Cinematographer ‘Natty’ Nataraj is a man whose mighty wings have taken him to faraway lands. And whose gnarled roots have solidly remained in the fertile soil of his formative years. His creative life-force, his inspiration, comes from that which moulded him. The lyrics of MS Viswanathan’s songs are his travelling companions. The lessons learned while playing gully cricket are his guide.
Old songs, Natty says, give greatest pleasure. “Even when I’m on set, I always hum old songs to myself. Vijay sir used to walk up to me and ask me to sing an old one during his free time. The years that I spent in North India, my only connection to my homeland was via the old songs I heard late at night. They reminded me of all the things that I missed and they offered me comfort. It was at this time that I latched on to MSV’s work, like a drowning man would to an empty lifeboat. His music was my rock. It rooted me, centered me, in my early years in an alien world.”
Ilaiyaraaja songs were the ones Natty grew up listening to. “Sometimes I feel as if the soundtrack of my life is dominated by his work. There are countless melodies that give me energy when I most need it. And give you this incredible feeling. It’s just morally wrong to ask me to pick one song. Out of the thousands of songs that inspire me, to choose just one—it’s unfair. Because these aren’t just songs. These are emotions. And it is hard to describe something so subtle and fundamental.”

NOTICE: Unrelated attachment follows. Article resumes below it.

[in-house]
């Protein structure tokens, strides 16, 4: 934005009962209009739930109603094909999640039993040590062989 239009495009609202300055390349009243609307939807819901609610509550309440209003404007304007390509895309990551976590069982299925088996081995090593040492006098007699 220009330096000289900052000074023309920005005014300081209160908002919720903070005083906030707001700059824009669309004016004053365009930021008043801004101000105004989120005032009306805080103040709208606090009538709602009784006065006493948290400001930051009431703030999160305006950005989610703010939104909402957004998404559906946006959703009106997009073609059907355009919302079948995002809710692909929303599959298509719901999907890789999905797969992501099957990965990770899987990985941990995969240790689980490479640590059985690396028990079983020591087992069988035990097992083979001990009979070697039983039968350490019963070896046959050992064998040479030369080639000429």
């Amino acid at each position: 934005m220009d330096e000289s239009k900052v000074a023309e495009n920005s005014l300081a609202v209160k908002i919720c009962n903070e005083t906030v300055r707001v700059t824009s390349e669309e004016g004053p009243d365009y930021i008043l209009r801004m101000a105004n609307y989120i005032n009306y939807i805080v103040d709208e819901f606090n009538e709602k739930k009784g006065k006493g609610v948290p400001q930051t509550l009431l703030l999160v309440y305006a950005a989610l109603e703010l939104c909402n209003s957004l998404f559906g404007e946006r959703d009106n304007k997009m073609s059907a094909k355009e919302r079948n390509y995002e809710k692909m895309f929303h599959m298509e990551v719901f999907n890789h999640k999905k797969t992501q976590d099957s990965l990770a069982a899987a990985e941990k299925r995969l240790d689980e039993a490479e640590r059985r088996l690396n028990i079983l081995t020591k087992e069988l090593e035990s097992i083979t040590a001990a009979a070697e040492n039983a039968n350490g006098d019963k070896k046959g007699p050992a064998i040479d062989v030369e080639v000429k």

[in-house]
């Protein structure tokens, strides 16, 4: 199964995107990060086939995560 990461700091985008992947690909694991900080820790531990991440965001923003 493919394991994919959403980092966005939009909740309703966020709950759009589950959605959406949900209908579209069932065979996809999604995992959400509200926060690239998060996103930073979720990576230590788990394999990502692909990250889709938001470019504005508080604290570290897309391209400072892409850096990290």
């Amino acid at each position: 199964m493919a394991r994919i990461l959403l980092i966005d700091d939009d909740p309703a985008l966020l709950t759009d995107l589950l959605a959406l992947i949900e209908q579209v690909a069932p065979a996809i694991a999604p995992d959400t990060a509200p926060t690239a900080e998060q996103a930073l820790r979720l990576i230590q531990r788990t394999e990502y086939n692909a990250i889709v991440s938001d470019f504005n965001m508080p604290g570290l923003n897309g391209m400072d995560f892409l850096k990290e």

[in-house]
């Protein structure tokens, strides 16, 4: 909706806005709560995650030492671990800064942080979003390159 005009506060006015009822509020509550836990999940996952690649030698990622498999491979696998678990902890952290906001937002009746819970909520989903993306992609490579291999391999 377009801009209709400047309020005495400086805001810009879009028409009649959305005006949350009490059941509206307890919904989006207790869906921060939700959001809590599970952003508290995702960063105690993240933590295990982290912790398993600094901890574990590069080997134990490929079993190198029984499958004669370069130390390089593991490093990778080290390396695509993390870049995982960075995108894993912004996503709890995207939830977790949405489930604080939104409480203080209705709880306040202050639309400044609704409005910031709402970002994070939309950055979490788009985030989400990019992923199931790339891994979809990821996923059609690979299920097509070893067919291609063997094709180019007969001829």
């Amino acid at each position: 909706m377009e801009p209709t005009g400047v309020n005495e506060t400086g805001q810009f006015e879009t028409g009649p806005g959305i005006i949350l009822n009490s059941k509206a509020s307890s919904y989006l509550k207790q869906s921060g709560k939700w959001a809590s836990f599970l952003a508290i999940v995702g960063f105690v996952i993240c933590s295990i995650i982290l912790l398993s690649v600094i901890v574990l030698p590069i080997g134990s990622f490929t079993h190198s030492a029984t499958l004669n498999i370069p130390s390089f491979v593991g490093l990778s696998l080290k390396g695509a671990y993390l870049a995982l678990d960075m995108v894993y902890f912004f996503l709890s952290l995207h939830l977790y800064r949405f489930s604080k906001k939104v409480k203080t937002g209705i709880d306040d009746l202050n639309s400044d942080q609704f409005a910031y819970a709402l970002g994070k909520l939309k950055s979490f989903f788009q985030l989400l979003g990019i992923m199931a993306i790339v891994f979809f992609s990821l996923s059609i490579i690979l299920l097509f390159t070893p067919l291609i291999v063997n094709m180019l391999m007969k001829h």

An avid cricket player, Natty says he feels like a gladiator every time he steps on the crease. “When you play, you invariably make a mistake and lose. But then you play the next innings. And in the next innings, you play with the aim of not making that mistake again. This was not just a lesson in the game. This was a huge professional lesson for me. It taught me to analyse my actions and figure out where I went wrong. It taught me how important it is to correct our weaknesses. It taught me how to achieve victory.”